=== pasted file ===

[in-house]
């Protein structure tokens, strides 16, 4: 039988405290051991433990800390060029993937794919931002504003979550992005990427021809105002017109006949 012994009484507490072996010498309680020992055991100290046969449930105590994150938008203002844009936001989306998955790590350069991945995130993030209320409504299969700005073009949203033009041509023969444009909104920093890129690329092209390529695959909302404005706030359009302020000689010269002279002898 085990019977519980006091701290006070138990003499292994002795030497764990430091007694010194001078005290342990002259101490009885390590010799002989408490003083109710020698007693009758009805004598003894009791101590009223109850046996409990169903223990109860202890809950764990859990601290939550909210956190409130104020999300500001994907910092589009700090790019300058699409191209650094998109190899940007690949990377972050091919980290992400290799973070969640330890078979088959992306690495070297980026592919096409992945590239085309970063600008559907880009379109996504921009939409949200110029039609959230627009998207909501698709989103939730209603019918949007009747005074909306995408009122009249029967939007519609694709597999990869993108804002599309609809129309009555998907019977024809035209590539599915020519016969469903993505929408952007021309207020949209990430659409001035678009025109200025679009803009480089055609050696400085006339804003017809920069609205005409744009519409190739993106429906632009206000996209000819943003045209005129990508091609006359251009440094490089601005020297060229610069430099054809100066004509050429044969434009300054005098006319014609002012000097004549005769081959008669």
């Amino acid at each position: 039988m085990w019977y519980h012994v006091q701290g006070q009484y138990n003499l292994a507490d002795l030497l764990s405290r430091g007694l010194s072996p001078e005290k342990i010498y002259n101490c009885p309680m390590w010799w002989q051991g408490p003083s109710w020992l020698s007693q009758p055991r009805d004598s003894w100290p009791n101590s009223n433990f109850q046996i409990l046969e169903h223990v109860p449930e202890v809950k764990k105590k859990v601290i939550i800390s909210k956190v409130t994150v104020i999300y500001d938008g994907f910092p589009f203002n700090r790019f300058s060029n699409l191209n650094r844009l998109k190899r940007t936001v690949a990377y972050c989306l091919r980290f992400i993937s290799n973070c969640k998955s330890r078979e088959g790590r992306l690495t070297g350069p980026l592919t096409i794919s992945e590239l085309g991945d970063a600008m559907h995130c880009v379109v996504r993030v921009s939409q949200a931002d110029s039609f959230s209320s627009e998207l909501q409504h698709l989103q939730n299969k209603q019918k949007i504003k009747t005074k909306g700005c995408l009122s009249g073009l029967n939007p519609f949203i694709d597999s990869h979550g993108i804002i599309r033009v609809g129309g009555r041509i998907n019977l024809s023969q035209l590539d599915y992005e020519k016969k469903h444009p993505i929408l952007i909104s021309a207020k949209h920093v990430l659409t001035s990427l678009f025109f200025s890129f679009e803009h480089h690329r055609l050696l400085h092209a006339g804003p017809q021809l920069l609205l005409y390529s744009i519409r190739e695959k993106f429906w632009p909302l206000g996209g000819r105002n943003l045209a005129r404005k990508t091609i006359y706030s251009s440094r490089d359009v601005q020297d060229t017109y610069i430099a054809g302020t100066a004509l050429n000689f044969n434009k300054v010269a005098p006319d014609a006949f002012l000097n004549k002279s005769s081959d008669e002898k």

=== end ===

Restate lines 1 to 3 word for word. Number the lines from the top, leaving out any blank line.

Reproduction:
[in-house]
């Protein structure tokens, strides 16, 4: 039988405290051991433990800390060029993937794919931002504003979550992005990427021809105002017109006949 012994009484507490072996010498309680020992055991100290046969449930105590994150938008203002844009936001989306998955790590350069991945995130993030209320409504299969700005073009949203033009041509023969444009909104920093890129690329092209390529695959909302404005706030359009302020000689010269002279002898 085990019977519980006091701290006070138990003499292994002795030497764990430091007694010194001078005290342990002259101490009885390590010799002989408490003083109710020698007693009758009805004598003894009791101590009223109850046996409990169903223990109860202890809950764990859990601290939550909210956190409130104020999300500001994907910092589009700090790019300058699409191209650094998109190899940007690949990377972050091919980290992400290799973070969640330890078979088959992306690495070297980026592919096409992945590239085309970063600008559907880009379109996504921009939409949200110029039609959230627009998207909501698709989103939730209603019918949007009747005074909306995408009122009249029967939007519609694709597999990869993108804002599309609809129309009555998907019977024809035209590539599915020519016969469903993505929408952007021309207020949209990430659409001035678009025109200025679009803009480089055609050696400085006339804003017809920069609205005409744009519409190739993106429906632009206000996209000819943003045209005129990508091609006359251009440094490089601005020297060229610069430099054809100066004509050429044969434009300054005098006319014609002012000097004549005769081959008669």
């Amino acid at each position: 039988m085990w019977y519980h012994v006091q701290g006070q009484y138990n003499l292994a507490d002795l030497l764990s405290r430091g007694l010194s072996p001078e005290k342990i010498y002259n101490c009885p309680m390590w010799w002989q051991g408490p003083s109710w020992l020698s007693q009758p055991r009805d004598s003894w100290p009791n101590s009223n433990f109850q046996i409990l046969e169903h223990v109860p449930e202890v809950k764990k105590k859990v601290i939550i800390s909210k956190v409130t994150v104020i999300y500001d938008g994907f910092p589009f203002n700090r790019f300058s060029n699409l191209n650094r844009l998109k190899r940007t936001v690949a990377y972050c989306l091919r980290f992400i993937s290799n973070c969640k998955s330890r078979e088959g790590r992306l690495t070297g350069p980026l592919t096409i794919s992945e590239l085309g991945d970063a600008m559907h995130c880009v379109v996504r993030v921009s939409q949200a931002d110029s039609f959230s209320s627009e998207l909501q409504h698709l989103q939730n299969k209603q019918k949007i504003k009747t005074k909306g700005c995408l009122s009249g073009l029967n939007p519609f949203i694709d597999s990869h979550g993108i804002i599309r033009v609809g129309g009555r041509i998907n019977l024809s023969q035209l590539d599915y992005e020519k016969k469903h444009p993505i929408l952007i909104s021309a207020k949209h920093v990430l659409t001035s990427l678009f025109f200025s890129f679009e803009h480089h690329r055609l050696l400085h092209a006339g804003p017809q021809l920069l609205l005409y390529s744009i519409r190739e695959k993106f429906w632009p909302l206000g996209g000819r105002n943003l045209a005129r404005k990508t091609i006359y706030s251009s440094r490089d359009v601005q020297d060229t017109y610069i430099a054809g302020t100066a004509l050429n000689f044969n434009k300054v010269a005098p006319d014609a006949f002012l000097n004549k002279s005769s081959d008669e002898k």